It appears that Head’s earliest return will be in the Netherlands match on October 25, although things could still work out before that.
“It’s going well and probably even better than we expected,” Head told cricket.com.au. “When we decided not to have surgery, which meant a ten-week recovery, we were told it would take at least six weeks with a splint before we could play again.
“According to that plan, the Netherlands game will be in just under six weeks from effect which is quite an aggressive date, so everything will have to be perfectly in place from here on out to meet that deadline.
“But we’ll see how it progresses over the next few days and I’m excited at the prospect of joining the boys there at the weekend.”
The importance of Head in Australia’s plans was emphasized when the selectors chose only 14 available players for the first half of the tournament and replaced Ashton Agar with a specialist in the form of Marnus Labuschagne to help cover for Head’s absence. Batsman included.
“Sometimes it’s not the number of runs he scores but the pressure he puts on the opposition because they know he will work hard, they can get nervous and be a little defensive in their mindset and then (David) Warner Survive, and if (Mitchell) Marsh comes, he also goes,” Finch told ESPNcricinfo.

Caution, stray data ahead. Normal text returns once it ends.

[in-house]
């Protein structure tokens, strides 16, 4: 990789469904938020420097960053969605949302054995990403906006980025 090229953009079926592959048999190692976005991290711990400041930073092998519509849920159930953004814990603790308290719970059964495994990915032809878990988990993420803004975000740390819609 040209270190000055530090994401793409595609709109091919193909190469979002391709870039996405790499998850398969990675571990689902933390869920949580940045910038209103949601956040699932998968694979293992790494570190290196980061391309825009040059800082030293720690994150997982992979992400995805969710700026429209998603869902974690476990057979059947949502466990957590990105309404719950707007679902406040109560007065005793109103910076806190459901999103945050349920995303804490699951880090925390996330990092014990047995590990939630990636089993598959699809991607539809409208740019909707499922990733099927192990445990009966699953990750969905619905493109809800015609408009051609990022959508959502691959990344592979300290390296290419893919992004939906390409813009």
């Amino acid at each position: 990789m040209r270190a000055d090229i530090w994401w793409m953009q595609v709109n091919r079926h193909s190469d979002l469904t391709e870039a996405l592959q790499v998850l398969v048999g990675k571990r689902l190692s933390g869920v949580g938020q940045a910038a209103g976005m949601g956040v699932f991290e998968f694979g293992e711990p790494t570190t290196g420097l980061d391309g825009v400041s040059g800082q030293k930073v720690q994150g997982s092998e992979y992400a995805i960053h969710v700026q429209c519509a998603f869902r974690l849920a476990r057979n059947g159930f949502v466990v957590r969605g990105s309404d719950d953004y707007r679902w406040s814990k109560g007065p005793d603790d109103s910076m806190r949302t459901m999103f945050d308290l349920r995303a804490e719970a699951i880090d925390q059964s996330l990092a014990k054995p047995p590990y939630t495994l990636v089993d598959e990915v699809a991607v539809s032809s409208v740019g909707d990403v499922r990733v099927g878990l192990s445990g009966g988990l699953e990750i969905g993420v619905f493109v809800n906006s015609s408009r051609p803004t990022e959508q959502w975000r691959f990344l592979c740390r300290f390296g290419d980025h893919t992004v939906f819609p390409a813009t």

Australia are yet to score a half-century in the tournament and have been bowled out for 199 and 177 in their two matches. But it’s going to take a lot of heads to come in and perform straight away.
Although the selectors have placed considerable emphasis on Head’s ability, there remains a possibility that they may still opt to replace him and that possibility may increase if Australia are unable to win against Sri Lanka on Monday, which would be a tough task for them. Will be a difficult task. Climb to reach the semi-finals.
“There are still some hurdles we need to clear, and everything needs to be in place from my end and the team’s point of view before we make a final decision,” Head said.